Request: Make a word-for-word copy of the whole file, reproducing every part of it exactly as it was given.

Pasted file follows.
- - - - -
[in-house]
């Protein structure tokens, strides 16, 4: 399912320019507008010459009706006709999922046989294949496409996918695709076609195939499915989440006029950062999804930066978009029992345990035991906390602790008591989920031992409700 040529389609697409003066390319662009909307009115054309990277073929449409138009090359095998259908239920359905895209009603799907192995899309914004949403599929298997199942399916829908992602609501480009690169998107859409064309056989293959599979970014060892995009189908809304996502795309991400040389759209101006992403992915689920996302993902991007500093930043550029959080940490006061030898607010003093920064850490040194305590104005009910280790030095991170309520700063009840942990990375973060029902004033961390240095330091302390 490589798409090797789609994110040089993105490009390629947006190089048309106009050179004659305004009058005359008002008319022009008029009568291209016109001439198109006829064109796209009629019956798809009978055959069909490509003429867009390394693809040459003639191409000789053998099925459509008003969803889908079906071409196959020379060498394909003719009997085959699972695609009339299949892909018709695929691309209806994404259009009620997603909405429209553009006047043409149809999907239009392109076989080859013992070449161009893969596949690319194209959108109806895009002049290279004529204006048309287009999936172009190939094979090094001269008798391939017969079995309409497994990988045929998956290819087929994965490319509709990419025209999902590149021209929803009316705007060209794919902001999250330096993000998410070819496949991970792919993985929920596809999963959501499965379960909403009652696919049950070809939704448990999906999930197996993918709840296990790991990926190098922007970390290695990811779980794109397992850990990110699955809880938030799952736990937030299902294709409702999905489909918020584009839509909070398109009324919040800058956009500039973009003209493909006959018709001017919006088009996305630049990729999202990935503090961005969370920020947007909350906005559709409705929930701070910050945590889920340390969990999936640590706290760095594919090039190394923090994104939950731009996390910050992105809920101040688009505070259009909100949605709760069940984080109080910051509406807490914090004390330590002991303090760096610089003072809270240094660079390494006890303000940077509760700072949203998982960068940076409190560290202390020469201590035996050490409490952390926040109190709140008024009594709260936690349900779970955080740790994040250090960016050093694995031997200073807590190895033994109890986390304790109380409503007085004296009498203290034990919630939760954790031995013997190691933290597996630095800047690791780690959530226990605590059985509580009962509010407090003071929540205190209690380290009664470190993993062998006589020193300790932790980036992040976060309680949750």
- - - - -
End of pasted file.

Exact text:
[in-house]
């Protein structure tokens, strides 16, 4: 399912320019507008010459009706006709999922046989294949496409996918695709076609195939499915989440006029950062999804930066978009029992345990035991906390602790008591989920031992409700 040529389609697409003066390319662009909307009115054309990277073929449409138009090359095998259908239920359905895209009603799907192995899309914004949403599929298997199942399916829908992602609501480009690169998107859409064309056989293959599979970014060892995009189908809304996502795309991400040389759209101006992403992915689920996302993902991007500093930043550029959080940490006061030898607010003093920064850490040194305590104005009910280790030095991170309520700063009840942990990375973060029902004033961390240095330091302390 490589798409090797789609994110040089993105490009390629947006190089048309106009050179004659305004009058005359008002008319022009008029009568291209016109001439198109006829064109796209009629019956798809009978055959069909490509003429867009390394693809040459003639191409000789053998099925459509008003969803889908079906071409196959020379060498394909003719009997085959699972695609009339299949892909018709695929691309209806994404259009009620997603909405429209553009006047043409149809999907239009392109076989080859013992070449161009893969596949690319194209959108109806895009002049290279004529204006048309287009999936172009190939094979090094001269008798391939017969079995309409497994990988045929998956290819087929994965490319509709990419025209999902590149021209929803009316705007060209794919902001999250330096993000998410070819496949991970792919993985929920596809999963959501499965379960909403009652696919049950070809939704448990999906999930197996993918709840296990790991990926190098922007970390290695990811779980794109397992850990990110699955809880938030799952736990937030299902294709409702999905489909918020584009839509909070398109009324919040800058956009500039973009003209493909006959018709001017919006088009996305630049990729999202990935503090961005969370920020947007909350906005559709409705929930701070910050945590889920340390969990999936640590706290760095594919090039190394923090994104939950731009996390910050992105809920101040688009505070259009909100949605709760069940984080109080910051509406807490914090004390330590002991303090760096610089003072809270240094660079390494006890303000940077509760700072949203998982960068940076409190560290202390020469201590035996050490409490952390926040109190709140008024009594709260936690349900779970955080740790994040250090960016050093694995031997200073807590190895033994109890986390304790109380409503007085004296009498203290034990919630939760954790031995013997190691933290597996630095800047690791780690959530226990605590059985509580009962509010407090003071929540205190209690380290009664470190993993062998006589020193300790932790980036992040976060309680949750």